Fairmetal hulls / Orgami constuction
Not a response to your last question but in line with your possible interest in metal boats, take a look at the type of construction in the title. As a metal boat owner and former welder/shipfitter I think they are the way to go. Construction is cheaper (less labor) and longevity improved. ( most metal boat die from the inside out due to moisture collecting on the many pockets on the longitudinals). I am fairly sure that Jimmy Corrnell's boat is a french 'fairmetal'.
As to the 'COLDNESS' of a metal hull, it is I think much overblown. Single skin glass and metal hulls are only marginally different when it comes to condensation etc. Any hull needs to be insulated and my hull has about 2.5" of spray in place foam and it does not get much better than that. Modern glass hulls with interior liners seem to me to be a goofy waste. Consumers want/expect a very pretty high degree of finish and the manufacturer's add all that weight and create a situation where you may not notice the condensation but it is DRIPPING into the bilge through the HIDDEN/INACESSABLE voids between the hull and liner and if your lucky and if your not lucky it pools and leaks into the interior and causes mildew mold problems. What if you get a pucture in the hull, how do you get to it to stop it if it is hidden by the stupid liner and the void behind the liner lets the water travel every which way. I am not a fan of modern boat construction and drop in liners. The older hulls (or current hulls) that are single skin (or cored) and have the interior built right to the hull make more sense to me.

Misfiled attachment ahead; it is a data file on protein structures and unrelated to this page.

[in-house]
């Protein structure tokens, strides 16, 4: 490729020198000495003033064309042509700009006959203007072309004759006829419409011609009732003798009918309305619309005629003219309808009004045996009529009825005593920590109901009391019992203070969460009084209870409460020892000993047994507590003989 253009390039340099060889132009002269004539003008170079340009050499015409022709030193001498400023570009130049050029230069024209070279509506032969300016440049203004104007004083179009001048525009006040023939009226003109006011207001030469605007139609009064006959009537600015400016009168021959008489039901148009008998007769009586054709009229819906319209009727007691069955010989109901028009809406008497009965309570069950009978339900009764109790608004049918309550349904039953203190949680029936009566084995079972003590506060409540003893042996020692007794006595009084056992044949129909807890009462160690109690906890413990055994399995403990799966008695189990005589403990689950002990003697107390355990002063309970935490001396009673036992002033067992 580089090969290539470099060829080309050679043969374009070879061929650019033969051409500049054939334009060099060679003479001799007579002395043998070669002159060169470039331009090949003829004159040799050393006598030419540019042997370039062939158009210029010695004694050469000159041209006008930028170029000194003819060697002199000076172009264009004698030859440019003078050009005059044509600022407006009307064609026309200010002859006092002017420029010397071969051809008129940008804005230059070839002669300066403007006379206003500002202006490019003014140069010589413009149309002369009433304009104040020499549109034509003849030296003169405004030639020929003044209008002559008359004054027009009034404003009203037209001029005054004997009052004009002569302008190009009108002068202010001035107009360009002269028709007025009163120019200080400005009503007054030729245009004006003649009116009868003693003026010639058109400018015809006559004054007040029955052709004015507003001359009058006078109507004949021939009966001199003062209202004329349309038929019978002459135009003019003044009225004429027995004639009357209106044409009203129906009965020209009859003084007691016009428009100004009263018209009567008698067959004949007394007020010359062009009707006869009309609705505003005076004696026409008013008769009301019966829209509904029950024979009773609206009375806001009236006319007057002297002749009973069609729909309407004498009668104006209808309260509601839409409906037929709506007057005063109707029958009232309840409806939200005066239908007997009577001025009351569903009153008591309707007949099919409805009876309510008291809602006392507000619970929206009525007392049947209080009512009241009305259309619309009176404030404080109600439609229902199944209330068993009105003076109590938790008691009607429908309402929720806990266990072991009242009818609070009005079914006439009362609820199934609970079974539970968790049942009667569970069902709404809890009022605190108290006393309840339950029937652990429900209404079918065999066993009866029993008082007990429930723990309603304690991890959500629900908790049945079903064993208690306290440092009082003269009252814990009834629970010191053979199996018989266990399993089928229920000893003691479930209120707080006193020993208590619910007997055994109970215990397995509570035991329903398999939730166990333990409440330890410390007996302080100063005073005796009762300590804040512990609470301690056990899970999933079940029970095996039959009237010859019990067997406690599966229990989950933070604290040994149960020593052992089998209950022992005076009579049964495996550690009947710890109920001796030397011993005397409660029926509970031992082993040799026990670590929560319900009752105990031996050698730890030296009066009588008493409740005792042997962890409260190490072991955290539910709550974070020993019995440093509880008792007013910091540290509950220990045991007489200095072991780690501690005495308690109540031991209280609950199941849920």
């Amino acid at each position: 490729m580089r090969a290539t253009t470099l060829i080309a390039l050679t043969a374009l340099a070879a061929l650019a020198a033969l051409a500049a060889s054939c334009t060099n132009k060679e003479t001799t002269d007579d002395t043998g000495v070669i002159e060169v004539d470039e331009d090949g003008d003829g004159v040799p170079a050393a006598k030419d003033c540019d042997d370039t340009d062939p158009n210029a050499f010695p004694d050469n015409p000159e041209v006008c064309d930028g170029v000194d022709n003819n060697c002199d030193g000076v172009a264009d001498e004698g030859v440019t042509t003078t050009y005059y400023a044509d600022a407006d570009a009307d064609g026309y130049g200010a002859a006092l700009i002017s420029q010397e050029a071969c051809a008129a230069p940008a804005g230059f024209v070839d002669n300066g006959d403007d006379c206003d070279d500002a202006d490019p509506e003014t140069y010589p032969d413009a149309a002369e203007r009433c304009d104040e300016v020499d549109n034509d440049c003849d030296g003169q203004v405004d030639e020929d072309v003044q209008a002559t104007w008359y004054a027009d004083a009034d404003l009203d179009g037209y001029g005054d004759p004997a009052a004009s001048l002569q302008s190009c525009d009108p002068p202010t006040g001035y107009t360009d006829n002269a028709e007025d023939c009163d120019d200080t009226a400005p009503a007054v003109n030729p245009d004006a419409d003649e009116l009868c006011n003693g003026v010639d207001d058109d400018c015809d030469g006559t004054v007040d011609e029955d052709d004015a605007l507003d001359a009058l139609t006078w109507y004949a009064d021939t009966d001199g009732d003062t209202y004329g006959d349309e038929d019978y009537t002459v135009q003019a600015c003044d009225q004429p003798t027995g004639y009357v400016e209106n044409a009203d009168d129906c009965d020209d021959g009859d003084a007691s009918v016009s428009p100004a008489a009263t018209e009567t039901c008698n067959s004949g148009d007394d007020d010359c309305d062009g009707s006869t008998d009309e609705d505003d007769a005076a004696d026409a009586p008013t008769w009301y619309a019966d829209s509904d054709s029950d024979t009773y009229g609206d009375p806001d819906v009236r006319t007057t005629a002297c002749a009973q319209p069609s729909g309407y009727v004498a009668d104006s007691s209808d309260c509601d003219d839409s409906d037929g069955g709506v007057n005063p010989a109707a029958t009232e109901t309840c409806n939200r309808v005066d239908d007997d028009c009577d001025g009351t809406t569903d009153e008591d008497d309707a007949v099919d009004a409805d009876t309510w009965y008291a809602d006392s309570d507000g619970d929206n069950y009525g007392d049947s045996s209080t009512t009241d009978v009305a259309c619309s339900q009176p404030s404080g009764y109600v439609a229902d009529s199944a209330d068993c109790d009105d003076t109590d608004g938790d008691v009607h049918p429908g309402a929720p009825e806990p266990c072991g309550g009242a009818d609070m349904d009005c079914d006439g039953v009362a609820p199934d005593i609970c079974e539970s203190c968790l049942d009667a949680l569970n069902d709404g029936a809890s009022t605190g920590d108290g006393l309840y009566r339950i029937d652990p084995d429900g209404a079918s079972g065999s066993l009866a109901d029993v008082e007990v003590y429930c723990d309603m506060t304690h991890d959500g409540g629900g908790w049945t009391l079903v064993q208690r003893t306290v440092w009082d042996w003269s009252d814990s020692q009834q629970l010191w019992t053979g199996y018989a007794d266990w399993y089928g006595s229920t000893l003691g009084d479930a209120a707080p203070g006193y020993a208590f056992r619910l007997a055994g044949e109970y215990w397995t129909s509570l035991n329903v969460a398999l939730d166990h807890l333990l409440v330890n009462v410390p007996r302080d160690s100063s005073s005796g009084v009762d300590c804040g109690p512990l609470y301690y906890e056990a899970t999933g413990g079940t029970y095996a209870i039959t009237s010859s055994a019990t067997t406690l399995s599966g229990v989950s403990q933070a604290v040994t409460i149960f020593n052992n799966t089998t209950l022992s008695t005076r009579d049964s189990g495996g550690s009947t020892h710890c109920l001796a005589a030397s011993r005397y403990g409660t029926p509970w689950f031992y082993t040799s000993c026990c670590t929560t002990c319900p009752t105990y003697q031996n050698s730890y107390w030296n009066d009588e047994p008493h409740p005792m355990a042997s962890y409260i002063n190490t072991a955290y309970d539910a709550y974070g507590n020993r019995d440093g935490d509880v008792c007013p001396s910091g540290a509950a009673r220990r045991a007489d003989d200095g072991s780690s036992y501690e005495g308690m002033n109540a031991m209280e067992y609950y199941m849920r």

Metal hulls are easier to modify. Weld or bolt most anything anywhere and you have increadable strength while with a glass/wood hull you have to worry/fret about where and how to mount and reinforce.
Last edited by sailandoar; 06-04-2006 at 10:15 AM.